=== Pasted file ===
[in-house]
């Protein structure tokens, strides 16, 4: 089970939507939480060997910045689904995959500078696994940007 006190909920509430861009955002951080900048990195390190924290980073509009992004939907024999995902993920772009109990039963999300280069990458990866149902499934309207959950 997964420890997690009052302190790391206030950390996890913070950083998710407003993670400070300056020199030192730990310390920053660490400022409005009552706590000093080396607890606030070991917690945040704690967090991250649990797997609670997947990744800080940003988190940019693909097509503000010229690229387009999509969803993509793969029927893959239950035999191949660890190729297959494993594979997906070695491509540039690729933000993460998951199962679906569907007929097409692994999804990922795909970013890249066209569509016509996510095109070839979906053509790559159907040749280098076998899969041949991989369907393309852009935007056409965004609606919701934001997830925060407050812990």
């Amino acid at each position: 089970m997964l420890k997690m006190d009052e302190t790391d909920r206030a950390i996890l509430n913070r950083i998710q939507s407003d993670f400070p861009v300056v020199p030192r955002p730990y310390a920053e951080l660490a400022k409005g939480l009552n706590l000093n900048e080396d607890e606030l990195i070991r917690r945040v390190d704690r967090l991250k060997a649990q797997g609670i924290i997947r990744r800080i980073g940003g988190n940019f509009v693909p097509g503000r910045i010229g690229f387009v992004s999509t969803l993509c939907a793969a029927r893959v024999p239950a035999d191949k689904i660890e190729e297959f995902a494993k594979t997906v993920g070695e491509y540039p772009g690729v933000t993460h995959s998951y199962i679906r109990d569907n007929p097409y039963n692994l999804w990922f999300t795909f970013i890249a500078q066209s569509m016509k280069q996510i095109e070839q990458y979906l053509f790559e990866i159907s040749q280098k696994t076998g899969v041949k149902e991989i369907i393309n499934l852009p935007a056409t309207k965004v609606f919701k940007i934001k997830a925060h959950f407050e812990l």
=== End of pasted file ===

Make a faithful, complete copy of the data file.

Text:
[in-house]
């Protein structure tokens, strides 16, 4: 089970939507939480060997910045689904995959500078696994940007 006190909920509430861009955002951080900048990195390190924290980073509009992004939907024999995902993920772009109990039963999300280069990458990866149902499934309207959950 997964420890997690009052302190790391206030950390996890913070950083998710407003993670400070300056020199030192730990310390920053660490400022409005009552706590000093080396607890606030070991917690945040704690967090991250649990797997609670997947990744800080940003988190940019693909097509503000010229690229387009999509969803993509793969029927893959239950035999191949660890190729297959494993594979997906070695491509540039690729933000993460998951199962679906569907007929097409692994999804990922795909970013890249066209569509016509996510095109070839979906053509790559159907040749280098076998899969041949991989369907393309852009935007056409965004609606919701934001997830925060407050812990």
């Amino acid at each position: 089970m997964l420890k997690m006190d009052e302190t790391d909920r206030a950390i996890l509430n913070r950083i998710q939507s407003d993670f400070p861009v300056v020199p030192r955002p730990y310390a920053e951080l660490a400022k409005g939480l009552n706590l000093n900048e080396d607890e606030l990195i070991r917690r945040v390190d704690r967090l991250k060997a649990q797997g609670i924290i997947r990744r800080i980073g940003g988190n940019f509009v693909p097509g503000r910045i010229g690229f387009v992004s999509t969803l993509c939907a793969a029927r893959v024999p239950a035999d191949k689904i660890e190729e297959f995902a494993k594979t997906v993920g070695e491509y540039p772009g690729v933000t993460h995959s998951y199962i679906r109990d569907n007929p097409y039963n692994l999804w990922f999300t795909f970013i890249a500078q066209s569509m016509k280069q996510i095109e070839q990458y979906l053509f790559e990866i159907s040749q280098k696994t076998g899969v041949k149902e991989i369907i393309n499934l852009p935007a056409t309207k965004v609606f919701k940007i934001k997830a925060h959950f407050e812990l």